4. The “Grave Defects”
With his customary aggressiveness Deedat then challenges the believing Christian to “steel himself for the unkindest blow of all” as though what he was about to say was entirely unknown to us. He quotes these words from the preface to the RSV which are underlined in his booklet:
These “defects” are nothing but a number of variant readings which were generally unknown to the translators who composed the KJV early in the seventeenth century. The RSV of this century has identified these readings and they are noted as footnotes on the relevant pages of its text. Furthermore, where a verse like 1 John 5:7 appears in the KJV (because the translators took it from later manuscripts), the RSV has omitted it altogether (as it is not found in the oldest texts of the New Testament in the original Greek).
Firstly, we must again point out that the KJV and RSV are English translations of the original Greek texts and that these texts, as they are preserved for us, have in no way been changed. (We have about 4000 Greek texts dating back to not less than two hundred years before Muhammad and Islam).
Secondly, there is no material alteration of any form in the structure, teaching or doctrine of the Bible in the revised translation referred to. Throughout the KJV, the RSV, and other English translations, the essence and substance of the Bible is totally unchanged.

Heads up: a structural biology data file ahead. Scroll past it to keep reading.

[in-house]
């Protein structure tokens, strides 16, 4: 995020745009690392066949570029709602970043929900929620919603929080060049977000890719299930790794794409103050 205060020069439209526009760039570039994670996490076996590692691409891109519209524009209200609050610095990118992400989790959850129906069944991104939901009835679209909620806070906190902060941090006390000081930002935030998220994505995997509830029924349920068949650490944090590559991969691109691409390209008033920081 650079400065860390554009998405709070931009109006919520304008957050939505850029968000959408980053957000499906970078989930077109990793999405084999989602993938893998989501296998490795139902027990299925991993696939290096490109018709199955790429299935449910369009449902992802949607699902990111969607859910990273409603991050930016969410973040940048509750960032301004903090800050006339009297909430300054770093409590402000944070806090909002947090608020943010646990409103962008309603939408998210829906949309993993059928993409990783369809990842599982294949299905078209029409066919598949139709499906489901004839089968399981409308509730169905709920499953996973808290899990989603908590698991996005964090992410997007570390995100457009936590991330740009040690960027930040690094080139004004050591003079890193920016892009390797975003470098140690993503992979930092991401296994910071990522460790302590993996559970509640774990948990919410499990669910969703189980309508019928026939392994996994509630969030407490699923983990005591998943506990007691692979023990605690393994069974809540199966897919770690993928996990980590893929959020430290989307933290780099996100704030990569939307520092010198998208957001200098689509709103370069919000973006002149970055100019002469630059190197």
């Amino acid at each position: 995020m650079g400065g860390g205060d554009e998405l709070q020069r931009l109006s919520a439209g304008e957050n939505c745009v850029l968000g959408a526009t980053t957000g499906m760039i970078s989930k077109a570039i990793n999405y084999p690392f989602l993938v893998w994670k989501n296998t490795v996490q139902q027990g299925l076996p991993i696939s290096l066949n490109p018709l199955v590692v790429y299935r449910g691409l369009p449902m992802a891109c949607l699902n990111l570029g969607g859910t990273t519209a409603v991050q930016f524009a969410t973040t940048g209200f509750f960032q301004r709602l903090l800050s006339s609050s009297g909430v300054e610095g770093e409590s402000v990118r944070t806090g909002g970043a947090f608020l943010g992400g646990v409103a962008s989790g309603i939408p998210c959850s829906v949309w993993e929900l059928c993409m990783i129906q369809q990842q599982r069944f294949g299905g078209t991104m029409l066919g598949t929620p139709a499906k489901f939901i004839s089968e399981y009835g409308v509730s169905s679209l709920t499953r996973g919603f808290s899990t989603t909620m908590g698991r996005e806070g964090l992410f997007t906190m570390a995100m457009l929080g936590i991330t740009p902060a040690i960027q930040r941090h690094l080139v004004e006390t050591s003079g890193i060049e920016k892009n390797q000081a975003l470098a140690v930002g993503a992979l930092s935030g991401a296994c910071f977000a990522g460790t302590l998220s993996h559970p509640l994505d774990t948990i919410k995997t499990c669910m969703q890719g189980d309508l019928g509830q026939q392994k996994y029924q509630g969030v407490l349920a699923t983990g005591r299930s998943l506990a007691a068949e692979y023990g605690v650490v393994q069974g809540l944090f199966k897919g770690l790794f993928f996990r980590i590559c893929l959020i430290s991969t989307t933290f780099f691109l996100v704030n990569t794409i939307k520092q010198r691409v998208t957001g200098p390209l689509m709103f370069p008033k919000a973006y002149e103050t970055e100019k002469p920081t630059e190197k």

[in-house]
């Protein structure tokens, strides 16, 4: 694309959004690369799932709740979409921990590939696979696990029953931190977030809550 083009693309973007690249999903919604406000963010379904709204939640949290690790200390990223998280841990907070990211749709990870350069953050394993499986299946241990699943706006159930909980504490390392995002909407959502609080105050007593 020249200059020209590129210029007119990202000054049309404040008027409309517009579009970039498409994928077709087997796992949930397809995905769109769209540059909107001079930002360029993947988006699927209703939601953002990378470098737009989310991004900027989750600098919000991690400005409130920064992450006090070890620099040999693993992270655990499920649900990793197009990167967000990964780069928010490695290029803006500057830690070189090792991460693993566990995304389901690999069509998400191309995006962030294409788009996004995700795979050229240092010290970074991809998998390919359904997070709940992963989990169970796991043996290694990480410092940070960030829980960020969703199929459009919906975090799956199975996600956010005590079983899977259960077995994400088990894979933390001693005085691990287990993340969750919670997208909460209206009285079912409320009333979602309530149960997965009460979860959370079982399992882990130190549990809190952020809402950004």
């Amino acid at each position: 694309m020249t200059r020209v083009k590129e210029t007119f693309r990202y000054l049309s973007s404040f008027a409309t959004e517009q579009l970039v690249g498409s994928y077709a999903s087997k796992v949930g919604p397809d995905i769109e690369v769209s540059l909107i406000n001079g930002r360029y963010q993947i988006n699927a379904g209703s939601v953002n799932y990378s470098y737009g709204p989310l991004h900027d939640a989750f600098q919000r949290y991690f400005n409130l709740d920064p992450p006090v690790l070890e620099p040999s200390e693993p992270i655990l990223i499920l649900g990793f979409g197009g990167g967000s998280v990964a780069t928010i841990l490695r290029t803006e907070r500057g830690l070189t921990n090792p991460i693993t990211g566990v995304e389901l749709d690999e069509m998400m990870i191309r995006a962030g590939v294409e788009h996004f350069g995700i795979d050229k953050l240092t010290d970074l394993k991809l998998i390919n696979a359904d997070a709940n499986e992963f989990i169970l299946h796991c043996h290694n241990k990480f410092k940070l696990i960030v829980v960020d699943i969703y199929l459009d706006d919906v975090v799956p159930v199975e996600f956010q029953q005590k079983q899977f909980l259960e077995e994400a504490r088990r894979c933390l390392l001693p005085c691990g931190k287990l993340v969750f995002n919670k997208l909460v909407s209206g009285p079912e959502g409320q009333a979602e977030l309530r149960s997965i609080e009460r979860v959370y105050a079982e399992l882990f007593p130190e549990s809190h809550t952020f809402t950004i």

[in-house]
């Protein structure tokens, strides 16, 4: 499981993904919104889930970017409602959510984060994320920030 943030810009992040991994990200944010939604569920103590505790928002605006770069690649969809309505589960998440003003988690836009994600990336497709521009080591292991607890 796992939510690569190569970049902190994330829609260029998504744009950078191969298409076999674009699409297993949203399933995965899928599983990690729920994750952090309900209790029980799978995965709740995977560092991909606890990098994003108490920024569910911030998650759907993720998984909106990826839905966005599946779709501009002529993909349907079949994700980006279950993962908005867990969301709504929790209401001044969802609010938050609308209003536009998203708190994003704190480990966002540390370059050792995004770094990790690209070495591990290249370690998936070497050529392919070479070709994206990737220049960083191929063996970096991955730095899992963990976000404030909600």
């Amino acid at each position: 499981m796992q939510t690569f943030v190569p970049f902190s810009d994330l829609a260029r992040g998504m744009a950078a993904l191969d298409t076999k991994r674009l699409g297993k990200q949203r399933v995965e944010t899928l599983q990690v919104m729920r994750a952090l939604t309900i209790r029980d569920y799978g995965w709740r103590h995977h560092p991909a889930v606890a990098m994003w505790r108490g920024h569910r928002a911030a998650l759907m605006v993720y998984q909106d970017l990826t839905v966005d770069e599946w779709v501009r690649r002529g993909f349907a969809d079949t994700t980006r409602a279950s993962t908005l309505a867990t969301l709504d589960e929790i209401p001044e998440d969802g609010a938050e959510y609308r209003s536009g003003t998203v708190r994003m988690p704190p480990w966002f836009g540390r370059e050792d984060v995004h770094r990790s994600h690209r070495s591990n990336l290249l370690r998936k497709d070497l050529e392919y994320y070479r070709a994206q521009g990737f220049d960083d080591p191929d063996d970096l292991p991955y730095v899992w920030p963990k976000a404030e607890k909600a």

Thirdly, these are not differing versions of the Bible. We have heard it said that there is only “one Qur'an” whereas Christians have different versions of the Bible. This is a totally false comparison for these “versions” of the Bible are, it needs again be said, only English translations of the original Hebrew and Greek texts. There are many such English translations of the Qur'an as well, but no one suggests that these are “different versions” of the Qur'an. In the same way we have many English translations but, as a cursory comparison of these will immediately show, we have just one Bible.
We freely admit that there are variant readings in the Bible. We believe, as Christians, in being entirely honest at all times and our consciences do not allow us to avoid the facts, nor do we believe anything can sincerely be achieved in pretending such variants do not exist.
On the contrary we do not consider that these variant readings prove that the Bible has been changed as such. The effect they have on the book is so slight and, indeed, so negligible that we know we can confidently assert that the Bible, as a whole, is intact and has never been changed in any way.